A paper by CATCH member Dr Sarah Smith has appeared in Technologies, an international open access journal, focusing on emerging scientific and technological trends.
Written in conjunction with Professor Arlene J. Astell, the paper Technology-Supported Group Activity to Promote Communication in Dementia: A Protocol for a Within-Participants Study, looks at the role of the Computer Interactive Reminiscence and Conversation Aid (CIRCA), an interactive conversation support for people living with dementia. CIRCA facilitates one-to-one conversations and caregiving relationships in formal care environments.
Originally developed as a standalone device, a new web-based version of CIRCA has been created to increase availability. The potential of CIRCA to support group activities and conversation between people living with dementia and a facilitator has not previously been explored. The two objectives of this study are (i) to validate the new web-based version of CIRCA against the original standalone device, and (ii) to explore the efficacy of CIRCA in supporting group activity for people with dementia in a formal care setting.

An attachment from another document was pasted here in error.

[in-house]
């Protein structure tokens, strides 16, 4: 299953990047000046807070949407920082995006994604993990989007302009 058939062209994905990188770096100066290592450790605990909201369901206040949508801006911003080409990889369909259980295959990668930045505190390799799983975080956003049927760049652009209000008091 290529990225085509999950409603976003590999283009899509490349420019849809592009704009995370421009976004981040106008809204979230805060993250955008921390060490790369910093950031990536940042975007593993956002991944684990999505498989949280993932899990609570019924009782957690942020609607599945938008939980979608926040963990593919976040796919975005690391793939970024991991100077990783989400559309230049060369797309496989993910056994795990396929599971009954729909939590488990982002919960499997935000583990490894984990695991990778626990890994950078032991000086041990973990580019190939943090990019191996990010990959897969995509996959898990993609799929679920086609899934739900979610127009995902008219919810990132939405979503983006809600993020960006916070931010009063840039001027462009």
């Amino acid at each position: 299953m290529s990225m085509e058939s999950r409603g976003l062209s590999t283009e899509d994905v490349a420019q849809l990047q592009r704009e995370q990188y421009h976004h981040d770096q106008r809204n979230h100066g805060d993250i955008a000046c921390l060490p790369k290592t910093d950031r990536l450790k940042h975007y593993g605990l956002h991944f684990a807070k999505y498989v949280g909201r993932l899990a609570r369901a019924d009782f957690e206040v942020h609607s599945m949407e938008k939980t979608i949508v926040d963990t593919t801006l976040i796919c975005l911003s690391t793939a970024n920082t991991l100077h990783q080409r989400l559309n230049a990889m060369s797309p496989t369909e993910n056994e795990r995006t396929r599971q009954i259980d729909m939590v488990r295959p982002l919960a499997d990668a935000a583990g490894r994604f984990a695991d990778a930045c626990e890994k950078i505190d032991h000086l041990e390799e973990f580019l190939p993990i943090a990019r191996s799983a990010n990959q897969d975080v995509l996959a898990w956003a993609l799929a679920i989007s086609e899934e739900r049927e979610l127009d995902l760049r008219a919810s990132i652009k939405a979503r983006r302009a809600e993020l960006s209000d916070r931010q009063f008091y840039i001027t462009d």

The protocol has been designed to address the identified need for new provisions for people living with dementia utilising contemporary ICTs. CIRCA has been extensively evaluated within smaller projects since its development, but not as a group activity at scale. The intention is to further develop CIRCA and ultimately present it as a web-based application accessible through the IN-LIFE cloud-based platform, as part of a large European multi-site trial. As part of IN-LIFE, our partners in the Netherlands, Spain, and Sweden are also piloting culturally and linguistically-appropriate versions of CIRCA. If successful, the trial results will contribute to existing research and practice regarding the “best” ways to engage people with dementia using contemporary ICTs. Furthermore, positive outcomes could also provide additional options for services to offer, once a diagnosis has been received.
The paper was produced as part of IN-LIFE, a multidisciplinary European project to promote independence for people living with cognitive impairment using ICT’s.
The full paper can be accessed here.